Every year, the San Francisco Giants and the Oakland Athletics play each other in what is known as “the Bay Bridge Series.” This series brings with it local bragging rights as well as great trash talking between both fan bases. I had the privilege of going to the last game of the series with three good friends. Two of these friends happened to be Giants fans, and I noticed something about the way we talked all throughout the game that made me think about how baseball seems to be more civilized than our political parties.
What I mean is that there seems to be a lack of recognition for the opposing party’s views, achievements and accomplishments. Whenever something is accomplished by one party, it is automatically discredited, demonized and disqualified by the other. There is no recognition that one party actually did something valuable and worthy of affirmation. You don’t have to do much more than turn on the news to hear how terrible the Democrats are or how the Republicans are ruining the country. It is insane the amount of air time that is spent by each party trying to tear the other down. Instead of admitted that your opponent has a better idea than you, or that your colleague in congress may have a better solution than you, politicians are trained to make their opponents out to be the worst representative to have ever walked the halls of the capitol. Baseball, in my opinion, is much more civilized than our political parties. Sure there are rivalries and tensions, but at the end of the day, baseball fans are able to admit who the better player/team/franchise is.
Why I chose to write about this is that it was interesting to observe how not only my friends and I talked to one another about our teams, but the rest of the fans around us talked about the opposing teams as well. Even the occasional negative comment was immediately followed by a recognition of the positive aspects of the other team. For instance, when Madison Bumgarner was up to hit for the first time, the A’s fans around me were trash talking him for insisting to be put in the lineup instead of having a designated hitter. After he hit a booming double to left-center field, the A’s fans around me immediately recognized that Bruce Bochy (the Giant’s manager) had made the right call. Clearly, Bumgarner can hit the ball well.
When Giants fans cheered on Bumgarner when he got the first out of the game, A’s fans didn’t demonize them. Plus the very next batter, Bumgarner gave up a towering home run to Marcus Semien. There are ebbs and flows for every team. Sometimes the A’s are going to be better than the Giants and vice versa. Same with Politics. Sometimes Republicans are going to have better ideas than Democrats. Instead of the Republican and Democratic parties allowing their politicians to vote their consciences’s, it has devolved into voting along the party lines. Which of course means being opposed to everything the other party is for.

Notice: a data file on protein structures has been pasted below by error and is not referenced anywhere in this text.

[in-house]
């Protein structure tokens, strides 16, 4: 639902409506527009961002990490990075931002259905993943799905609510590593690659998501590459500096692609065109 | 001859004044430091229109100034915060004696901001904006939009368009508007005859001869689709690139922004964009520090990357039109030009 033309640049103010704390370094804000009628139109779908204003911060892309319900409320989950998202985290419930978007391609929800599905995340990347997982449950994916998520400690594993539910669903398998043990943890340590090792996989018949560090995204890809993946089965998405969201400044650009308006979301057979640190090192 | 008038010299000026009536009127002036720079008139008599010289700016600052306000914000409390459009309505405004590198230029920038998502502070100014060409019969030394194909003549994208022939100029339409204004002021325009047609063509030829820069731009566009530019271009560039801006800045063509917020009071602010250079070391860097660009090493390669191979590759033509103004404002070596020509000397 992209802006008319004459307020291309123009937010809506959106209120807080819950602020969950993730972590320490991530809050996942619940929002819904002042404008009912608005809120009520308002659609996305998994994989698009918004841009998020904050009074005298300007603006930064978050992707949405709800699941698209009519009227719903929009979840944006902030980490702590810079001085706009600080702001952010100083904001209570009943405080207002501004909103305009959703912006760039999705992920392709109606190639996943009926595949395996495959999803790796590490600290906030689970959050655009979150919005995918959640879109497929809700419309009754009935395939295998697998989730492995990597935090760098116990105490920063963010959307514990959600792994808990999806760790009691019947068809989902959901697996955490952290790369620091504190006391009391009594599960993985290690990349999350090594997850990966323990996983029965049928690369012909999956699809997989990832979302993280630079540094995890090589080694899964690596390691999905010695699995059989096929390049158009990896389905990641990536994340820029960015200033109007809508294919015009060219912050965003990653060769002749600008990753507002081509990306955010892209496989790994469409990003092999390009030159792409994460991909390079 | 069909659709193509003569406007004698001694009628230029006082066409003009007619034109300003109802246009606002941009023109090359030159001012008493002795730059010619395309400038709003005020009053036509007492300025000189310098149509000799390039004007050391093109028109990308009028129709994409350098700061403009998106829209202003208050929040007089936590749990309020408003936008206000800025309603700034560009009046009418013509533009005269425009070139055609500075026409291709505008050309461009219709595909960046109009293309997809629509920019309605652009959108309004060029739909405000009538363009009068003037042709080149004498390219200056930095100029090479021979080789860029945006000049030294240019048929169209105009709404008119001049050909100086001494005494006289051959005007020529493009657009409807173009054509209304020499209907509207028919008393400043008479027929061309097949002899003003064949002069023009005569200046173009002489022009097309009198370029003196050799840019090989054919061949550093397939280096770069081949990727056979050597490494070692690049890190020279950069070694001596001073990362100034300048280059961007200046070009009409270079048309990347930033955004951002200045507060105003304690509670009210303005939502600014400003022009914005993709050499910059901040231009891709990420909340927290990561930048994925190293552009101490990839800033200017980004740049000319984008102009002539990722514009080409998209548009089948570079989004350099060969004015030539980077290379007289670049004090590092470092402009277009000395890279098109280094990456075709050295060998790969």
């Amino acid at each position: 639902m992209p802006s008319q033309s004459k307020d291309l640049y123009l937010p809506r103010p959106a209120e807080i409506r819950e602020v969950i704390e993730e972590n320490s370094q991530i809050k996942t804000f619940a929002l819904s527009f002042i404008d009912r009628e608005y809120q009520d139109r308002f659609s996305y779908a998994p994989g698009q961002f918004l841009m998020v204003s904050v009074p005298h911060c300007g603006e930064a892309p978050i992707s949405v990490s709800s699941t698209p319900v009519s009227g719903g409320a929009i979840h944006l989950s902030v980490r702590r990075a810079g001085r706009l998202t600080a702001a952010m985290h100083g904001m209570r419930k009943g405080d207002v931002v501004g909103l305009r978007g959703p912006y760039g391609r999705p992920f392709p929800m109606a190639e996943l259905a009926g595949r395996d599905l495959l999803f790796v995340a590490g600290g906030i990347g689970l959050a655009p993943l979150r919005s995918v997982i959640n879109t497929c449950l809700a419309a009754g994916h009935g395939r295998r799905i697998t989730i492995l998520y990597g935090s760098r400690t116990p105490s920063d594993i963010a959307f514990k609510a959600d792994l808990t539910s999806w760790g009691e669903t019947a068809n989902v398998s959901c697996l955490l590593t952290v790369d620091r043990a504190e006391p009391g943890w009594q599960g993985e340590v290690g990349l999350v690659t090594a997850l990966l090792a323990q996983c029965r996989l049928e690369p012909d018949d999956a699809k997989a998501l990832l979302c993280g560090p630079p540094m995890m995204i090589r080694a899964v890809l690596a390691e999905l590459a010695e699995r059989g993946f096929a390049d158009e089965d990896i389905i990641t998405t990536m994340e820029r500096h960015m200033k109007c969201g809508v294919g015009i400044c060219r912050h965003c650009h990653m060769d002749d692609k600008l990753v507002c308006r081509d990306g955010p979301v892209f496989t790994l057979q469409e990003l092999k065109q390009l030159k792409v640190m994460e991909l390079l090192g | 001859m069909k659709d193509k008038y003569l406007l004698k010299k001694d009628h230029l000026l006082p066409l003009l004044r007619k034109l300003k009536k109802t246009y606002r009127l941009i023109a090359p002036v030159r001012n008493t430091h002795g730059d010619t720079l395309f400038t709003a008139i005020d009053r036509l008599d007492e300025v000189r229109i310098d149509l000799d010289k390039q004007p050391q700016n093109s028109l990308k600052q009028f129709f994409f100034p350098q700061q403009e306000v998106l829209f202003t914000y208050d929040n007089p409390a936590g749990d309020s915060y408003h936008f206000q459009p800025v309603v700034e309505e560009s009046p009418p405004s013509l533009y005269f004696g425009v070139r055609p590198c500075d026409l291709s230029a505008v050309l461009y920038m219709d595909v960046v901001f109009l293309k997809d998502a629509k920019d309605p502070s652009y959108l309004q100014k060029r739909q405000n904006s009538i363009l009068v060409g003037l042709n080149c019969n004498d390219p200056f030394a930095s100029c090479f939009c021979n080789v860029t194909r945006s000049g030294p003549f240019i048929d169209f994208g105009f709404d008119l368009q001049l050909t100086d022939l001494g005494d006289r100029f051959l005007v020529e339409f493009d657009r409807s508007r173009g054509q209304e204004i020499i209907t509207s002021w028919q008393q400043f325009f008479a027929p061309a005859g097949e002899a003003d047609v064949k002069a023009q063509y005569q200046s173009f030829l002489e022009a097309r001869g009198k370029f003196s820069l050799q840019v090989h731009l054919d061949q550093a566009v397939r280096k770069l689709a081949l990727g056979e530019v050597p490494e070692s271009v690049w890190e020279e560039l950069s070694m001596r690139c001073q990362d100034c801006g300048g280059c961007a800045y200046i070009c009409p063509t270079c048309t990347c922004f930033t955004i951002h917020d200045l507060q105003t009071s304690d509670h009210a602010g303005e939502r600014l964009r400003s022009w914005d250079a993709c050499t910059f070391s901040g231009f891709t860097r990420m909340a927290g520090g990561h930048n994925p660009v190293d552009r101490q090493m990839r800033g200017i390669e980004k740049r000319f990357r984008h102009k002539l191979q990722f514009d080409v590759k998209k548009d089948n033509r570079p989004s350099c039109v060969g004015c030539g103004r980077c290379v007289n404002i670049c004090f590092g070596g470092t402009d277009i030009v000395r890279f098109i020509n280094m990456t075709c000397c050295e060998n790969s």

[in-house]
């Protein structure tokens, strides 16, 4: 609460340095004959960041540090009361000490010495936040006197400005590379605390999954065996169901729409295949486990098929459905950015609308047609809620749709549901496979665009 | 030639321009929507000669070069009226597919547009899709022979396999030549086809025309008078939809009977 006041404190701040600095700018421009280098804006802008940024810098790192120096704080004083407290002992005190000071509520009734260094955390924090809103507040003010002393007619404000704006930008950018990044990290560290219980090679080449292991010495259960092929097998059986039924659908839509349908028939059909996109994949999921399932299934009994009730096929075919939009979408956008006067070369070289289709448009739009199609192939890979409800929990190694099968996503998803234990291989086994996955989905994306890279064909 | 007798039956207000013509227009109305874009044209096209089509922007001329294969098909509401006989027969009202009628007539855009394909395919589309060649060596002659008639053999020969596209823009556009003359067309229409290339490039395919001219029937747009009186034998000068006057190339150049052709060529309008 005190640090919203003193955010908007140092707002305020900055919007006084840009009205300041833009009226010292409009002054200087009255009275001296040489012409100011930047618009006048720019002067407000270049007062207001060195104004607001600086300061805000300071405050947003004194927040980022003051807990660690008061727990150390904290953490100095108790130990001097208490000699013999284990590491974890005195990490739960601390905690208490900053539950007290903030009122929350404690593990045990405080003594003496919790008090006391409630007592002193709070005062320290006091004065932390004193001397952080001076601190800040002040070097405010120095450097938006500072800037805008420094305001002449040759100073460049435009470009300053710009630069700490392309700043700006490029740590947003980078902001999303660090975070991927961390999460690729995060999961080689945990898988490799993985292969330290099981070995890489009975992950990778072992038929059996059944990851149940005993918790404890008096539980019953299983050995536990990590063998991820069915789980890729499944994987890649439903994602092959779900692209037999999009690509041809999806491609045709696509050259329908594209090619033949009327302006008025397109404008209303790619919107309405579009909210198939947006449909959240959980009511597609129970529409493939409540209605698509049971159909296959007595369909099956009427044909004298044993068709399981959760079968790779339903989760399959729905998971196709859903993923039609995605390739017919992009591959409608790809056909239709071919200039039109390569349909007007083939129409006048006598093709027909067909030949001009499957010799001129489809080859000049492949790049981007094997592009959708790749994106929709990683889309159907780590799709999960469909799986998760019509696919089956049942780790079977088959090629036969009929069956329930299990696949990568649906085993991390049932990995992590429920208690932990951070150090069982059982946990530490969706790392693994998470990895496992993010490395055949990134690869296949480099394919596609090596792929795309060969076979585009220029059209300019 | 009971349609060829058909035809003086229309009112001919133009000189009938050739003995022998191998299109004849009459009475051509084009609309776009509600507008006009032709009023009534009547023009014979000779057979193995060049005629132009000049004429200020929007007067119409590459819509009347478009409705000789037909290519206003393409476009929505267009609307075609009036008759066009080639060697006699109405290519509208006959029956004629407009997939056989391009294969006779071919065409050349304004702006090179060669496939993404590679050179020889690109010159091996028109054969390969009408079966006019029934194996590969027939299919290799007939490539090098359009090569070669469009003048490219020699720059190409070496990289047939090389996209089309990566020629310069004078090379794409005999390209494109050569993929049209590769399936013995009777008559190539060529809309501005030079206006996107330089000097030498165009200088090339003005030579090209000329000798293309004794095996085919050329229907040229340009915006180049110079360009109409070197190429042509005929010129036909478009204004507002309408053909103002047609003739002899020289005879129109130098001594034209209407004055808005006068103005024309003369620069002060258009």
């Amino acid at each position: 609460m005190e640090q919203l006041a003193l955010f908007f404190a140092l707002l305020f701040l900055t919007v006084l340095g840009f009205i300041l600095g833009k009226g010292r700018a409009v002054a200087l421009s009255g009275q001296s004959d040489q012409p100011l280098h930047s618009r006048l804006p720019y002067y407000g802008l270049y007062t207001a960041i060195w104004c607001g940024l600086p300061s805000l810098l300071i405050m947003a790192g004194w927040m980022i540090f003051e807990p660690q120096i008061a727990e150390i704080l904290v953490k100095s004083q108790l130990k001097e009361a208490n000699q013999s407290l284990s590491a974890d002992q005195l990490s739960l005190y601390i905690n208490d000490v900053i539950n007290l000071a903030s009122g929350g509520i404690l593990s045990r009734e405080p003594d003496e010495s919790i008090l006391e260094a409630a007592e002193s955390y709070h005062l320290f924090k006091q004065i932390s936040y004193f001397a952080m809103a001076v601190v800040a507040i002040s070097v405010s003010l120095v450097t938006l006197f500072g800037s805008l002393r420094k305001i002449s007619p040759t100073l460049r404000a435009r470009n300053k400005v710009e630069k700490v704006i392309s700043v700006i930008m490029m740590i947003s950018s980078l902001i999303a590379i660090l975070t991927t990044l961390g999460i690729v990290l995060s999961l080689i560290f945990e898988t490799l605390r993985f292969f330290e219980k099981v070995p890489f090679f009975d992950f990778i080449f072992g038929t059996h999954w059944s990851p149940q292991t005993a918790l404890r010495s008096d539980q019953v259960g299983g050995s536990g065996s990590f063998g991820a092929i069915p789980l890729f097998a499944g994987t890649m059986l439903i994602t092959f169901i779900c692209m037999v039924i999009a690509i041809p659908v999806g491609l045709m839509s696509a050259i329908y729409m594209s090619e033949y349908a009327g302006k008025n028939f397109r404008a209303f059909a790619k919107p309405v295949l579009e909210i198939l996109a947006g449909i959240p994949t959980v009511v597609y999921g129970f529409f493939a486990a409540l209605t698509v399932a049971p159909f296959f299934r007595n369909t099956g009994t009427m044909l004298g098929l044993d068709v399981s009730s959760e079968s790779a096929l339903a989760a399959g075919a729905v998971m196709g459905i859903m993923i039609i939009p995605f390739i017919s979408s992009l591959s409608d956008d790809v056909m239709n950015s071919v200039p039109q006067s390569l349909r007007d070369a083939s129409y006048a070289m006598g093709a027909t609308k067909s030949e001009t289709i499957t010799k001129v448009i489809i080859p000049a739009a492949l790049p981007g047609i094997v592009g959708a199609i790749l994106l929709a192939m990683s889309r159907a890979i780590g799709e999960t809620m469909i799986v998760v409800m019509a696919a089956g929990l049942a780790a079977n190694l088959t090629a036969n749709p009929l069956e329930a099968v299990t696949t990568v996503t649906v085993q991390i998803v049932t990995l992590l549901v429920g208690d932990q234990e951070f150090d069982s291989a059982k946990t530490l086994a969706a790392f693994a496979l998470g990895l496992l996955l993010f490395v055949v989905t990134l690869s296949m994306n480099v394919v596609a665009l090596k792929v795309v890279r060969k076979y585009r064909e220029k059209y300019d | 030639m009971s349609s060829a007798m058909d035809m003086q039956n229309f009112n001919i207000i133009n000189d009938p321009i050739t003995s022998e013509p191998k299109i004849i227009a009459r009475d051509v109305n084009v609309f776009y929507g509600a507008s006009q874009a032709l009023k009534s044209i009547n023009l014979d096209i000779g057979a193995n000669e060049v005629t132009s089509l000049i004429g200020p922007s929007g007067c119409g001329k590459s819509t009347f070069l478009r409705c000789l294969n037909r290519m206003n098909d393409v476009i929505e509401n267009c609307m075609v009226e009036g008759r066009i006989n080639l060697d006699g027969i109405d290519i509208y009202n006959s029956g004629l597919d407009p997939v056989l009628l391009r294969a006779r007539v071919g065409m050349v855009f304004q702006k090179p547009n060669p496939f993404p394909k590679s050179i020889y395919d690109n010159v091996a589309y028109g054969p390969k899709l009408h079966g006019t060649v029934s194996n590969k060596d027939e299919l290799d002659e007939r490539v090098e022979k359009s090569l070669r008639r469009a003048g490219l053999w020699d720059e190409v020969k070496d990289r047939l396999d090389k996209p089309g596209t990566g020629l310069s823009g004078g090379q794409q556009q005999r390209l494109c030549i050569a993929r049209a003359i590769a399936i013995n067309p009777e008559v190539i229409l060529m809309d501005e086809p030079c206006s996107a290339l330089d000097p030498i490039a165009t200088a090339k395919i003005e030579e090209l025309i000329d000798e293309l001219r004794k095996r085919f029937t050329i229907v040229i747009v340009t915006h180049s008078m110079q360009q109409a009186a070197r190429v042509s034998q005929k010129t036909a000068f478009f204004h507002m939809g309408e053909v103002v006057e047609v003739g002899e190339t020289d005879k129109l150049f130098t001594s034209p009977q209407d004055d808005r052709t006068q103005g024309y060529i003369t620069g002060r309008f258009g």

Take gun control for instance. Without opening up a giant debate on the issue, I want to merely point out that the majority of Americans who have been polled have supported gun control legislation. With the majority of Americans in support of it, it should mean that politicians are eager to work together to pass legislation. But look what happened. Republicans voted against Democratic ideas and vice versa. Inaction was the name of the game. Baseball fans are quick to admit who has the better team, why can’t politicians do the same with their ideas?
Throughout the game, A’s fans were reminded that the Giants have won three world series rings within the past six years. That is a great accomplishment for any franchise, and A’s fans recognize that the Giants have had great success in recent years. We also remind the Giants fans that the A’s swept them in the 1989 world series, but that is another conversation for another time. My point is that A’s fans are able to admit that the Giants have been a more successful team in the recent years. When we admit this, nobody challenges our fandom. Nobody calls us un-loyal. It is a mere recognition that the A’s organization has not experienced as much success in the past 7 years that the Giants have.
This is where politics differs. If a Democratic senator were to come out and say that his Republican colleague had a better solution to (insert any problem in American society here), then his loyalty to the Democratic party as well as his patriotism would be called into question. When you support someone outside your party, your allegiance is questioned. Why is it that Baseball fans are able to easily admit their teams flaws and opponents strengths and not the people we have elected to represent us? Honestly, I think politicians could learn a lot from baseball fans. If they were to witness the Bay Bridge series, they would realize that an A’s fan can bleed Green and Gold and still admit that his team has not been as good as the Giants in recent years. It is okay to admit that your team isn’t as strong/good/capable as your opponent. Like A’s fans always say, there’s always next season.
The Oakland Athletics were dominate in the early 1970’s. The San Francisco Giants have been dominate in the 2010’s. Both teams have had great runs and dynasties. If Republicans have better ideas then Democrats, that’s okay. If Democrats have better solutions to various problems than Republicans do, that’s okay. Instead of demonizing the opposing party, do like baseball fans do, chalk it up to your opponents strengths and recognize where your team needs to improve. There’s always next season.